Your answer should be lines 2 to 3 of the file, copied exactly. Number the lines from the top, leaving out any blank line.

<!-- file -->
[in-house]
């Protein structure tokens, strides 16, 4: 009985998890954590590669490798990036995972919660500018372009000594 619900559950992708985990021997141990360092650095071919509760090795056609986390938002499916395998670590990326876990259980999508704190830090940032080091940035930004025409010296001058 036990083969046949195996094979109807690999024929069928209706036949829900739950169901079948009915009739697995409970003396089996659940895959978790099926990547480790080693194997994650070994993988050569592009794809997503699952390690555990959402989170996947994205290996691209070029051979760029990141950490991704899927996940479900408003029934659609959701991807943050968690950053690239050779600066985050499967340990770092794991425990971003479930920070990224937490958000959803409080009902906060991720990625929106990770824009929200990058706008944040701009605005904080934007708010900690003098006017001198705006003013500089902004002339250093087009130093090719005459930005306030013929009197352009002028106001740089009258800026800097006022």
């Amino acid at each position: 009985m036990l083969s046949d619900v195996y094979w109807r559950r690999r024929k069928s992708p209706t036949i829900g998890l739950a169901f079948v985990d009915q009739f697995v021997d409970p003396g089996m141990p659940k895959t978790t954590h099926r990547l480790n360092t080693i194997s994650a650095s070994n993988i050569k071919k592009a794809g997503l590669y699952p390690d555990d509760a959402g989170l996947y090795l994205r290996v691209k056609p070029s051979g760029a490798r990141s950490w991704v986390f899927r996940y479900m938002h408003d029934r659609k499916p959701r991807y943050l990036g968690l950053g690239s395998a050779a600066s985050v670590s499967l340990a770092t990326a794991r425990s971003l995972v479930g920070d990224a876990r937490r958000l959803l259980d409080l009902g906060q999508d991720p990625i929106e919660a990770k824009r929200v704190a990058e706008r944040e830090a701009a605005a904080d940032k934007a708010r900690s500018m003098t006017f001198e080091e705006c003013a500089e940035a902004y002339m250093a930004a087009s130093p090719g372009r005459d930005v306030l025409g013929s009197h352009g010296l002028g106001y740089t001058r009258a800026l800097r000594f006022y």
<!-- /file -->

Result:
């Protein structure tokens, strides 16, 4: 009985998890954590590669490798990036995972919660500018372009000594 619900559950992708985990021997141990360092650095071919509760090795056609986390938002499916395998670590990326876990259980999508704190830090940032080091940035930004025409010296001058 036990083969046949195996094979109807690999024929069928209706036949829900739950169901079948009915009739697995409970003396089996659940895959978790099926990547480790080693194997994650070994993988050569592009794809997503699952390690555990959402989170996947994205290996691209070029051979760029990141950490991704899927996940479900408003029934659609959701991807943050968690950053690239050779600066985050499967340990770092794991425990971003479930920070990224937490958000959803409080009902906060991720990625929106990770824009929200990058706008944040701009605005904080934007708010900690003098006017001198705006003013500089902004002339250093087009130093090719005459930005306030013929009197352009002028106001740089009258800026800097006022």
């Amino acid at each position: 009985m036990l083969s046949d619900v195996y094979w109807r559950r690999r024929k069928s992708p209706t036949i829900g998890l739950a169901f079948v985990d009915q009739f697995v021997d409970p003396g089996m141990p659940k895959t978790t954590h099926r990547l480790n360092t080693i194997s994650a650095s070994n993988i050569k071919k592009a794809g997503l590669y699952p390690d555990d509760a959402g989170l996947y090795l994205r290996v691209k056609p070029s051979g760029a490798r990141s950490w991704v986390f899927r996940y479900m938002h408003d029934r659609k499916p959701r991807y943050l990036g968690l950053g690239s395998a050779a600066s985050v670590s499967l340990a770092t990326a794991r425990s971003l995972v479930g920070d990224a876990r937490r958000l959803l259980d409080l009902g906060q999508d991720p990625i929106e919660a990770k824009r929200v704190a990058e706008r944040e830090a701009a605005a904080d940032k934007a708010r900690s500018m003098t006017f001198e080091e705006c003013a500089e940035a902004y002339m250093a930004a087009s130093p090719g372009r005459d930005v306030l025409g013929s009197h352009g010296l002028g106001y740089t001058r009258a800026l800097r000594f006022y």